All it took Lars and Ulla Tandrup was a single glance at the blazing facade of their Quietwater Ridge home early Oct. 9 to realize they couldn’t reach their cars and would have to run for their lives.
Lars Tandrup grabbed his cellphone and 9-month-old Goldendoodle, Obi, and he and his wife dashed out the door in their pajamas.
By the time they’d run the three-quarters of a mile to Mark West Springs Road and flagged down passing cars, both were badly burned.
Now, they are among 107 people who have filed nine separate complaints alleging Pacific Gas and Electric Co.’s poor maintenance of its high-voltage lines caused the Sonoma County fires that destroyed almost 7,000 homes and killed 23 people.
The Tandrups were admitted to Saint Francis Memorial Hospital in San Francisco where Ulla, 48, is still being treated for burns over 25 percent of her body.
“It was a nasty experience,” said her husband, 49, a tech business consultant who suffered serious burns to his legs and feet. “Based on the information I’ve seen I think PG&E is liable for what happened.”
The number of litigants has grown since Coffey Park residents Wayne and Jennifer Harvell were the first to sue the utility eight days after the Tubbs fire leveled their house.
Since then, their attorney, Bill Robins, has filed suits on behalf of about 25 other fire victims. Another Southern California-based firm has 70 clients and several other Sonoma County residents have separate filings, Robins said.
He has asked San Francisco Superior Court to consolidate all the cases under one judge in anticipation of hundreds of more lawsuits.
“It’s important because we expect there to be thousands of cases,” he said.
Cal Fire is still investigating the cause of the fires which started under hot, windy conditions. A PG&E spokesman said the company was continuing to comply with the investigation.
“We won’t speculate about any of the causes of the fires,” spokesman Donald Cutler said in an email Wednesday.
But state regulators Tuesday revealed that PG&E reported 20 “electric safety incidents” in eight counties the night of Oct. 8-9, including at least four locations in Sonoma County: Santa Rosa, Geyserville, Kenwood and Glen Ellen. It reported at least three locations in Napa County and one near Ukiah. The exact locations were redacted in the reports from the California Public Utilities Commission.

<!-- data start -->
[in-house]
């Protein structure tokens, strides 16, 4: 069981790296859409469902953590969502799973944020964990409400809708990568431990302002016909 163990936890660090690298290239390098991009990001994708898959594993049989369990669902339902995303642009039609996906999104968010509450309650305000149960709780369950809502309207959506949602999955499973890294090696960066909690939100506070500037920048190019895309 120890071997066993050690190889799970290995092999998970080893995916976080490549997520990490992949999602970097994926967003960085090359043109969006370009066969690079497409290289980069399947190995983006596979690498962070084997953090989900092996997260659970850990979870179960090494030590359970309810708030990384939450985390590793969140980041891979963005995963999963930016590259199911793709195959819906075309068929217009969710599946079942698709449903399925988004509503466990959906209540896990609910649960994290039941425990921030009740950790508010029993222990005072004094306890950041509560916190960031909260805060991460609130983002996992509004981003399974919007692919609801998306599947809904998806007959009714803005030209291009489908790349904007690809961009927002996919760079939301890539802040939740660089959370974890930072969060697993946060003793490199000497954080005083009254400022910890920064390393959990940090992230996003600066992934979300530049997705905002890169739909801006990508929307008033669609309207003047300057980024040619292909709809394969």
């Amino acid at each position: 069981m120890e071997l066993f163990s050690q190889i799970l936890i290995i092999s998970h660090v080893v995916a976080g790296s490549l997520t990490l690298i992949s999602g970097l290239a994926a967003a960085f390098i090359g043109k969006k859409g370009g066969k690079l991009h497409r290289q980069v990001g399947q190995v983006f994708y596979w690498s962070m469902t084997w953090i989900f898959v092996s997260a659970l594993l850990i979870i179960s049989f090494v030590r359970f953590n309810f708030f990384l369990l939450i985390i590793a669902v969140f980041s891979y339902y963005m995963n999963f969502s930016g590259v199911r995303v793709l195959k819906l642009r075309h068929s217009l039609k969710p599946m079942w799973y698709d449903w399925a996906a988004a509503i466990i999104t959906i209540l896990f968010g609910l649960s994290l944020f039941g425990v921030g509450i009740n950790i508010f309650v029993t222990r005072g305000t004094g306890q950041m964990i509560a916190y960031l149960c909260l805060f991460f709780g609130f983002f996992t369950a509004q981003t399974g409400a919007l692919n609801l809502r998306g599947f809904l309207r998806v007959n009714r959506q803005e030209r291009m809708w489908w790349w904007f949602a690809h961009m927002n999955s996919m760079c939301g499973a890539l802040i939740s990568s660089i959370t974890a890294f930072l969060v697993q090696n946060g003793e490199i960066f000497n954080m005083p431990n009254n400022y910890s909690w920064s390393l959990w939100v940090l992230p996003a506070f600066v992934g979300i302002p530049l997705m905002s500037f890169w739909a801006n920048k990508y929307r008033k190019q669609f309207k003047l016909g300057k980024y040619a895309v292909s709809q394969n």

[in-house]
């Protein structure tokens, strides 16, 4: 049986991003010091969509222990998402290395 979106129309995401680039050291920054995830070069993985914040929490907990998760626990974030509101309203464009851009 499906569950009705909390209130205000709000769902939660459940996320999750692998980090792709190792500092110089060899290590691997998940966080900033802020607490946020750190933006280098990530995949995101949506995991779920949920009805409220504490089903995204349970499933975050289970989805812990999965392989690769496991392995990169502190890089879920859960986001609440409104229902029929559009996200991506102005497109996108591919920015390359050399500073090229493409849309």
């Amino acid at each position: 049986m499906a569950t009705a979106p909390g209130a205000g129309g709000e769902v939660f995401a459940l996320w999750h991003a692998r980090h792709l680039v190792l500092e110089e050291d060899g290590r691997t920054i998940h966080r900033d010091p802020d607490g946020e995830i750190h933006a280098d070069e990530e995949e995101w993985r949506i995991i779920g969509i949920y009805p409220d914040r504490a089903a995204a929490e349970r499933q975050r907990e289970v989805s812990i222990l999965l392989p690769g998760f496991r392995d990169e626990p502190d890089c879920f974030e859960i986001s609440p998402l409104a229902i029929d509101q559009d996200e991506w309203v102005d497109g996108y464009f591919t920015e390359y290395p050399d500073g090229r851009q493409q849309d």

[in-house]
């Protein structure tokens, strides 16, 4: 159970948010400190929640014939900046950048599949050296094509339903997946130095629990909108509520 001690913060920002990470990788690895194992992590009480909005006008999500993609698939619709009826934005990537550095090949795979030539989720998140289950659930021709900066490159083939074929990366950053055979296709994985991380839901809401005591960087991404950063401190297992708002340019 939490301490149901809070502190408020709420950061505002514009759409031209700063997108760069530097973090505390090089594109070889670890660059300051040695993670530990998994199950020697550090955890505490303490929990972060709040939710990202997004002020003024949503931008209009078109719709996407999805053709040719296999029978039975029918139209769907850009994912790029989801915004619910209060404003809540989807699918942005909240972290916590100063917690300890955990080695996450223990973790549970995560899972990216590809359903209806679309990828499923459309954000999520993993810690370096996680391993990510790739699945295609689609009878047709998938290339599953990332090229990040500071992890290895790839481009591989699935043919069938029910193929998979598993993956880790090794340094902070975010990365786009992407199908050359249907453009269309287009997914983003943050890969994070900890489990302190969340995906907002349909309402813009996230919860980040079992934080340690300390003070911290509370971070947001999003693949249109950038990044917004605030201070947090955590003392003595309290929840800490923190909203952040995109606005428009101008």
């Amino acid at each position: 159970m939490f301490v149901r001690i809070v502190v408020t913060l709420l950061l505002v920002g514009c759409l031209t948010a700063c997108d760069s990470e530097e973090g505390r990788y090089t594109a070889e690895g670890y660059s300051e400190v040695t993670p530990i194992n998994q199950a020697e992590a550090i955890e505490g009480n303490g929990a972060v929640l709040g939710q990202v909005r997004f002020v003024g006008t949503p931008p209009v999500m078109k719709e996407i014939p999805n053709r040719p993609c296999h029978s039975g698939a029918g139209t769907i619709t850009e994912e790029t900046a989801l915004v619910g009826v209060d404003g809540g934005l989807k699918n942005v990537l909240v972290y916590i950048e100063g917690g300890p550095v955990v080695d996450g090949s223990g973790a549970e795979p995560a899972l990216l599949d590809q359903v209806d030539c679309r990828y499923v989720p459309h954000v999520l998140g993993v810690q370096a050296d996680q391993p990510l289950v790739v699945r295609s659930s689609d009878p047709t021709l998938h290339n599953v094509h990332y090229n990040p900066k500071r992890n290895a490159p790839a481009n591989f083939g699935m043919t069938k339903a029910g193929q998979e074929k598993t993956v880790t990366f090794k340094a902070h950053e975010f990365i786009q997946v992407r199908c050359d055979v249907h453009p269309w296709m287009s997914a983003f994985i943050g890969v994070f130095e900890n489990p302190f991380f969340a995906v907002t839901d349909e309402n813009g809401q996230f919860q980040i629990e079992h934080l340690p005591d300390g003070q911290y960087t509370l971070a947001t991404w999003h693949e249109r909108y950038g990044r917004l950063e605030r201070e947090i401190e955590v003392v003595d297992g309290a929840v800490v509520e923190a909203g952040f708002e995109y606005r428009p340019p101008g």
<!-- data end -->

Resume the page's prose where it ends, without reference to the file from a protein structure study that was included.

The reports said PG&E blamed heavy winds and downed trees for damaging its equipment.
Damage estimates for the fires have exceeded $3 billion.
The Tandrups were awakened the morning of the fire by a call from a neighbor who warned them to evacuate. They had just recently moved into the 4,500-square-foot home.
They were forced to run toward the encroaching fire to get to the main road, past their neighbors’ burning homes and towering trees fully ablaze.
At some point, his wife’s nightgown caught fire and she was burned as they tried to remove it. His pajama pants started to burn so he ripped them off too, leaving him naked from the waist down.
In the confusion they became separated. She was picked up by a firetruck and taken initially to Sutter Santa Rosa Regional Hospital.
Lars Tandrup, his dog under his arm, couldn’t get the first car to stop. But a second set of headlights followed closely behind and the car with an older couple in it pulled over.
“I literally just jumped out in front of them to make sure they stopped,” he said. “I was still carrying the puppy and had on no pants.”
He spent the next two weeks in the hospital for treatment of his burns and has since moved into a San Francisco apartment to wait for his wife to recover. She’s been through surgery and had several skin grafts, remaining under heavy sedation.
Last year, a Cal Fire found PG&E responsible for the 2015 Butte fire, which destroyed 549 homes and killed two people. The fire was sparked by a tree that fell into a power line near the Amador County community of Jackson. The California Public Utilities Commission fined PG&E $8.3 million for the fire, and the utility could be held liable for more than $1 billion in claims damages.
In 2015, regulators fined PG&E $1.6 billion for the 2010 San Bruno pipeline explosion, which killed eight people.
You can reach Staff Writer Paul Payne at 707-568-5312 or firstname.lastname@example.org. On Twitter @ppayne.